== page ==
By Times staff writer
© St. Petersburg Times, published April 22, 2001
PHILADELPHIA -- Reggie Miller wasn't thinking about a tie. He was going for a win.
In his latest post-season highlight, Miller nailed a three-pointer with 2.9 seconds left to lift the Indiana Pacers to a 79-78 comeback victory over the 76ers in Game 1 of their first-round Eastern Conference playoff series Saturday.
Miller, who missed 16 of his first 20 shots, came around a screen and took a pass from Jalen Rose before launching a three-pointer from 25 feet that rattled in.
"On the road I always go for three," said Miller, whose career highlights include several clutch three-pointers at the end of games, especially in the playoffs.
"I knew it was coming. You knew it was coming. The crowd knew it was coming."
The Sixers had a final chance, but Allen Iverson lost his dribble with Miller closely guarding him and couldn't get a shot off as time expired.
"We got to a point where we felt we had these guys beat," Iverson said. "We got tight. To get a big lead like that and lose it at home is ridiculous."
Game 2 of the best-of-five series is Tuesday at Philadelphia.
Miller had 17 points and Jermaine O'Neal 12 points and a career-high 20 rebounds for Indiana, which rallied from an 18-point second-half deficit.
"We let the world know -- we let them know -- we can beat them on their own court," O'Neal said.
Iverson, who won his second scoring title in three years by averaging 31.1 points, had 16 points. Aaron McKie had 18, and Dikembe Mutombo had 12 points and 22 rebounds.
SPURS 87, TIMBERWOLVES 82: Tim Duncan's 15-foot bank shot over Dean Garrett with 12.7 seconds left all but sealed the win for host San Antonio, which overcame a poor third quarter and shut down Kevin Garnett in the fourth of the West opener.
Garnett did not attempt a shot over the final six minutes, although he was credited with a field goal when Duncan inadvertently tipped the ball in the wrong basket with 7.4 seconds left. The Wolves quickly fouled Antonio Daniels, who iced the victory by making two free throws.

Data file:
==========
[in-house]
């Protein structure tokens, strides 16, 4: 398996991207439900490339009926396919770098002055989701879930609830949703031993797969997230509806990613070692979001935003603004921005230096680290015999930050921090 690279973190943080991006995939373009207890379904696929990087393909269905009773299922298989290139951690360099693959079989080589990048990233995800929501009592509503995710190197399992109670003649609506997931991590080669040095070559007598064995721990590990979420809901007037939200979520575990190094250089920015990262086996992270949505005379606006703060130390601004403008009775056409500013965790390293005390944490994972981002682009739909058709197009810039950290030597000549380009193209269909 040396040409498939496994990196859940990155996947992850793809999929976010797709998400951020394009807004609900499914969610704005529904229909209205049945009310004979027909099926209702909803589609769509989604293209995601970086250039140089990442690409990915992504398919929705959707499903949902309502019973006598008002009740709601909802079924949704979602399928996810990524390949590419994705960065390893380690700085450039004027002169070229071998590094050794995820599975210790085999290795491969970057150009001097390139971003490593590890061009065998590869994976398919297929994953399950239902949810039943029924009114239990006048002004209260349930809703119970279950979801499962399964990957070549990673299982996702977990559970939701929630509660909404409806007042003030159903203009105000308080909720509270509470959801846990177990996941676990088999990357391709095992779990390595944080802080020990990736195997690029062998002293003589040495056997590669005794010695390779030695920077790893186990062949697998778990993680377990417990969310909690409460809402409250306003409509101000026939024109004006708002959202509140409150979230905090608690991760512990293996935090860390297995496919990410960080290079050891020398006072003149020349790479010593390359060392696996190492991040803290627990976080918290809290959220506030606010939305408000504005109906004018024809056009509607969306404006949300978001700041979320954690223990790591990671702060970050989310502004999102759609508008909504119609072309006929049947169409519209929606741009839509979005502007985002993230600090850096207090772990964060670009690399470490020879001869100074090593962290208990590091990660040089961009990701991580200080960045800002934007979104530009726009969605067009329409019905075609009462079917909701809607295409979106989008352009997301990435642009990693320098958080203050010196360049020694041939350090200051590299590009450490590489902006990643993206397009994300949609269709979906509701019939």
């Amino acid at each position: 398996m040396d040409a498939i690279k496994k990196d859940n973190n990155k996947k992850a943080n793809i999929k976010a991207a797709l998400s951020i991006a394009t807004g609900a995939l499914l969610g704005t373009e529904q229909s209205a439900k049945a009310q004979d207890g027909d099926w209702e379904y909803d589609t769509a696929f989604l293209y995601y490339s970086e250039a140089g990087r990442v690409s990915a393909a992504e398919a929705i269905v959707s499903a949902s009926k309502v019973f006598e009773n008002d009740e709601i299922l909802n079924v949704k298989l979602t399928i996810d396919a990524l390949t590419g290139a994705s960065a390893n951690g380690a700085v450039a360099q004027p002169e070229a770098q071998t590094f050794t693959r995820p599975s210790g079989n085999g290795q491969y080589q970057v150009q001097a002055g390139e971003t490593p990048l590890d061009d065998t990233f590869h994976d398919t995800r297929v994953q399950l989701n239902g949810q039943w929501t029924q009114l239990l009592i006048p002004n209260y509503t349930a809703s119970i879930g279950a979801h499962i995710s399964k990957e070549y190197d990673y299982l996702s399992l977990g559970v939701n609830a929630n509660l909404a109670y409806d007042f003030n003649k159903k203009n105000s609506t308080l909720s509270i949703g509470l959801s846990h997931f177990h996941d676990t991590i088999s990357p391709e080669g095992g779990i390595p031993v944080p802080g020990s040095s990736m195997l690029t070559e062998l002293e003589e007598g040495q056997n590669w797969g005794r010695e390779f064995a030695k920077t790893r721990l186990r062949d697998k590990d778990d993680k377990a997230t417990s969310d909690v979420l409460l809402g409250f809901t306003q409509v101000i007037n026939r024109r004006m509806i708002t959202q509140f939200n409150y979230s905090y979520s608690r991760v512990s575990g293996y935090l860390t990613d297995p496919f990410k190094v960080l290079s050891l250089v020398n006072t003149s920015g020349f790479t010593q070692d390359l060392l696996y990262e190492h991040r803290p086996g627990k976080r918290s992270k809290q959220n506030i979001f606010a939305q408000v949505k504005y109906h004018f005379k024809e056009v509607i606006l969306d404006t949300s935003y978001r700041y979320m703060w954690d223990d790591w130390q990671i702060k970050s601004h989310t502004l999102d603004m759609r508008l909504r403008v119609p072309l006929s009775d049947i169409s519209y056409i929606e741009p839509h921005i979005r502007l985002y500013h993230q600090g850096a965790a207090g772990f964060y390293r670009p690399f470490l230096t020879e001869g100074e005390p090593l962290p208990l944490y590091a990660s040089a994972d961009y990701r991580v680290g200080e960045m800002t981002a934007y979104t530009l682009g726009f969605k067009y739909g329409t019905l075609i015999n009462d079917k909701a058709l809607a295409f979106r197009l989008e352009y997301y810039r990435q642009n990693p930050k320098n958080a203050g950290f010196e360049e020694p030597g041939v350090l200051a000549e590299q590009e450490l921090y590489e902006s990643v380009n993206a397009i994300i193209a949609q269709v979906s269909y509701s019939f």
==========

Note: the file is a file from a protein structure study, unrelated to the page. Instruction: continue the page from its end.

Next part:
Garnett led the Timberwolves with 25 points. But Garrett took the Wolves' biggest shots -- a jumper that missed with 1:16 left and one that missed with 38 seconds left.
After trailing 51-37 at halftime, the Timberwolves started the third quarter with a 14-4 rally capped by Terrell Brandon's fastbreak layup and Anthony Peeler's 10-foot jumper to make it 55-53.
They took the lead for the first time since the opening quarter when Wally Szczerbiak scored six straight points (two 7-foot jumpers and two free throws) to close the third quarter ahead 65-63.
JAZZ 88, MAVERICKS 86: Karl Malone, John Stockton and Danny Manning proved experience means a lot in the playoffs.
Malone scored 26 points and Stockton had 12 points, 18 assists and two go-ahead free throws with 25.8 seconds left as host Utah scored the final six points in the West series opener.
"It's just basketball. Forget about age," Utah coach Jerry Sloan said. "Young, old, whatever. It's about who plays focused."
Manning scored 12 points for the Jazz, hitting a huge three-pointer with 58 seconds remaining and his team trailing 86-82.
Dallas coach Don Nelson was ejected midway through the fourth quarter as referees called seven technical fouls and one flagrant foul. But a call that wasn't had the Mavericks steamed at the end.
After Stockton hit the two free throws to put the Jazz ahead 87-86, Dirk Nowitzki drove the lane at the other end. Malone stripped the ball from him, and Donyell Marshall came away with it before being fouled with 3.3 seconds left.
Mavericks assistant Donn Nelson, who took over after his father was ejected with 7:20 to play, jumped and ran in front of the Dallas bench, stunned that no foul was called.
"Dirk taking it strong to the hole was something we've encouraged him to do all year," the younger Nelson said. "In the playoffs, a lot of times you don't get calls like that."
CELTICS: Jim O'Brien, who coached Boston to a 24-24 record after Rick Pitino resigned, is close to signing a three-year contract.
O'Brien and owner Paul Gaston reached an agreement by phone last week, chief operating officer Rich Pond said. The sides expected to meet again Monday, he said.
"My full expectation is that Jim O'Brien will be our next head coach," Pond said.
O'Brien was out of town on family business and could not be reached for comment.